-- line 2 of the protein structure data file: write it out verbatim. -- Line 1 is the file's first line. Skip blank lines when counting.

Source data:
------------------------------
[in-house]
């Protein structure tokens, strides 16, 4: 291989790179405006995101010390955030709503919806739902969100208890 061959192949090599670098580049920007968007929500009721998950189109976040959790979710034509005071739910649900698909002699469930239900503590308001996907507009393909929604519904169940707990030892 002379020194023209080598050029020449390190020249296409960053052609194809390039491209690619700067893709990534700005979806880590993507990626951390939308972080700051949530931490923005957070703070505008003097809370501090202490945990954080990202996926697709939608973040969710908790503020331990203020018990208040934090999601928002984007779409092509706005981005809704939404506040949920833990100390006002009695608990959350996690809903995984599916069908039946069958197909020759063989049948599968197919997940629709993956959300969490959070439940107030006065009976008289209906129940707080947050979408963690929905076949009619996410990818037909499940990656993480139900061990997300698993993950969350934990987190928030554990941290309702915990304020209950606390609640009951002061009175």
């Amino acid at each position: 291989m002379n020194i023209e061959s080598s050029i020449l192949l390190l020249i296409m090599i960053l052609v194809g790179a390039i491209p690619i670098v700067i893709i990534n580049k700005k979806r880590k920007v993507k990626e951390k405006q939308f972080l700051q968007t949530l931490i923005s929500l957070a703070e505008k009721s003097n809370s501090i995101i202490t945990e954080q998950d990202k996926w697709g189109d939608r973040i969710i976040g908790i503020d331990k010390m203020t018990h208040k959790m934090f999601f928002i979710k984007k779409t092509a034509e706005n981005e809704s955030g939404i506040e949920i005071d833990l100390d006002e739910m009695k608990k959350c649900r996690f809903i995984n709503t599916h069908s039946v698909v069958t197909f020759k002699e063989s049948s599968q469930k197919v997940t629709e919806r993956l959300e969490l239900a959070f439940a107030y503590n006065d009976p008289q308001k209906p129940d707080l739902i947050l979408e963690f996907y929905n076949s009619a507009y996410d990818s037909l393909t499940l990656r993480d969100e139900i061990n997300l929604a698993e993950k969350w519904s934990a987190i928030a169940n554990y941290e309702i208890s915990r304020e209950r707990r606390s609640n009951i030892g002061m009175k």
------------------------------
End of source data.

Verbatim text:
């Protein structure tokens, strides 16, 4: 291989790179405006995101010390955030709503919806739902969100208890 061959192949090599670098580049920007968007929500009721998950189109976040959790979710034509005071739910649900698909002699469930239900503590308001996907507009393909929604519904169940707990030892 002379020194023209080598050029020449390190020249296409960053052609194809390039491209690619700067893709990534700005979806880590993507990626951390939308972080700051949530931490923005957070703070505008003097809370501090202490945990954080990202996926697709939608973040969710908790503020331990203020018990208040934090999601928002984007779409092509706005981005809704939404506040949920833990100390006002009695608990959350996690809903995984599916069908039946069958197909020759063989049948599968197919997940629709993956959300969490959070439940107030006065009976008289209906129940707080947050979408963690929905076949009619996410990818037909499940990656993480139900061990997300698993993950969350934990987190928030554990941290309702915990304020209950606390609640009951002061009175």